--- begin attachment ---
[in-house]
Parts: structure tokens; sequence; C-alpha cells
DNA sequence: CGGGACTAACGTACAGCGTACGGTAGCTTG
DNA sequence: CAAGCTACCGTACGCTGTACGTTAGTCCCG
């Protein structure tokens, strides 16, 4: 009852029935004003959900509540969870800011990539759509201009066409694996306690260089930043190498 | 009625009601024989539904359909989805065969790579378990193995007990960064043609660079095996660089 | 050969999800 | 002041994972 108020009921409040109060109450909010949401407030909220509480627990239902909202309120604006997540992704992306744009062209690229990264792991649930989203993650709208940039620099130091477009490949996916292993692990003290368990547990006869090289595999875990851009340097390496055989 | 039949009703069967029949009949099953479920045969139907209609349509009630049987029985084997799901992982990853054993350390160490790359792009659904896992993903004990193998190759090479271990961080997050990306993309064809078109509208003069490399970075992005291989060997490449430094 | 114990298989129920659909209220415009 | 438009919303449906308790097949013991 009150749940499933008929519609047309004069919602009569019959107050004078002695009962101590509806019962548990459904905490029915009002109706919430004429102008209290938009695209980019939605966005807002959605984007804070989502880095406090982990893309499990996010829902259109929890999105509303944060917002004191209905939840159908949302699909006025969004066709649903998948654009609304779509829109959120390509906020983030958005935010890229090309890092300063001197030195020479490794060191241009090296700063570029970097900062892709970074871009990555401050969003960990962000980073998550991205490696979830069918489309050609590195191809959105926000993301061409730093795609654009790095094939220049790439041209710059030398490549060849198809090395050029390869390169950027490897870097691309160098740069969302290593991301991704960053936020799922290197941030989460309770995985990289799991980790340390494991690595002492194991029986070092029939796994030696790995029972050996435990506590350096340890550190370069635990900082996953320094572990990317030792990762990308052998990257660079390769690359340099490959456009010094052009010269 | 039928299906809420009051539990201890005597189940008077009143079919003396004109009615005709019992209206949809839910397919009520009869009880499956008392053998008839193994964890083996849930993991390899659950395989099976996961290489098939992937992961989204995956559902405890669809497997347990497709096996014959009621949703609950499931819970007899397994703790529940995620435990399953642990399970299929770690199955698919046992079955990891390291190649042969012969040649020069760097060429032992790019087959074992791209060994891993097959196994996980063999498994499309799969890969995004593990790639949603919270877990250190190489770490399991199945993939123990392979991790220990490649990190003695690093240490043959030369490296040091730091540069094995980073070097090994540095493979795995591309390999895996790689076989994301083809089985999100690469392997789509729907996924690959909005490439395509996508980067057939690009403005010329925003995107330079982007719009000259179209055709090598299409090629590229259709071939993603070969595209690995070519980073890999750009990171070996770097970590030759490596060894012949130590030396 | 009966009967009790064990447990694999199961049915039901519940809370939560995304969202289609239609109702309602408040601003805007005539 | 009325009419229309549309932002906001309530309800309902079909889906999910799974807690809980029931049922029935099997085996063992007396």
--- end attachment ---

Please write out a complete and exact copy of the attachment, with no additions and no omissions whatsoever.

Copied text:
[in-house]
Parts: structure tokens; sequence; C-alpha cells
DNA sequence: CGGGACTAACGTACAGCGTACGGTAGCTTG
DNA sequence: CAAGCTACCGTACGCTGTACGTTAGTCCCG
């Protein structure tokens, strides 16, 4: 009852029935004003959900509540969870800011990539759509201009066409694996306690260089930043190498 | 009625009601024989539904359909989805065969790579378990193995007990960064043609660079095996660089 | 050969999800 | 002041994972 108020009921409040109060109450909010949401407030909220509480627990239902909202309120604006997540992704992306744009062209690229990264792991649930989203993650709208940039620099130091477009490949996916292993692990003290368990547990006869090289595999875990851009340097390496055989 | 039949009703069967029949009949099953479920045969139907209609349509009630049987029985084997799901992982990853054993350390160490790359792009659904896992993903004990193998190759090479271990961080997050990306993309064809078109509208003069490399970075992005291989060997490449430094 | 114990298989129920659909209220415009 | 438009919303449906308790097949013991 009150749940499933008929519609047309004069919602009569019959107050004078002695009962101590509806019962548990459904905490029915009002109706919430004429102008209290938009695209980019939605966005807002959605984007804070989502880095406090982990893309499990996010829902259109929890999105509303944060917002004191209905939840159908949302699909006025969004066709649903998948654009609304779509829109959120390509906020983030958005935010890229090309890092300063001197030195020479490794060191241009090296700063570029970097900062892709970074871009990555401050969003960990962000980073998550991205490696979830069918489309050609590195191809959105926000993301061409730093795609654009790095094939220049790439041209710059030398490549060849198809090395050029390869390169950027490897870097691309160098740069969302290593991301991704960053936020799922290197941030989460309770995985990289799991980790340390494991690595002492194991029986070092029939796994030696790995029972050996435990506590350096340890550190370069635990900082996953320094572990990317030792990762990308052998990257660079390769690359340099490959456009010094052009010269 | 039928299906809420009051539990201890005597189940008077009143079919003396004109009615005709019992209206949809839910397919009520009869009880499956008392053998008839193994964890083996849930993991390899659950395989099976996961290489098939992937992961989204995956559902405890669809497997347990497709096996014959009621949703609950499931819970007899397994703790529940995620435990399953642990399970299929770690199955698919046992079955990891390291190649042969012969040649020069760097060429032992790019087959074992791209060994891993097959196994996980063999498994499309799969890969995004593990790639949603919270877990250190190489770490399991199945993939123990392979991790220990490649990190003695690093240490043959030369490296040091730091540069094995980073070097090994540095493979795995591309390999895996790689076989994301083809089985999100690469392997789509729907996924690959909005490439395509996508980067057939690009403005010329925003995107330079982007719009000259179209055709090598299409090629590229259709071939993603070969595209690995070519980073890999750009990171070996770097970590030759490596060894012949130590030396 | 009966009967009790064990447990694999199961049915039901519940809370939560995304969202289609239609109702309602408040601003805007005539 | 009325009419229309549309932002906001309530309800309902079909889906999910799974807690809980029931049922029935099997085996063992007396």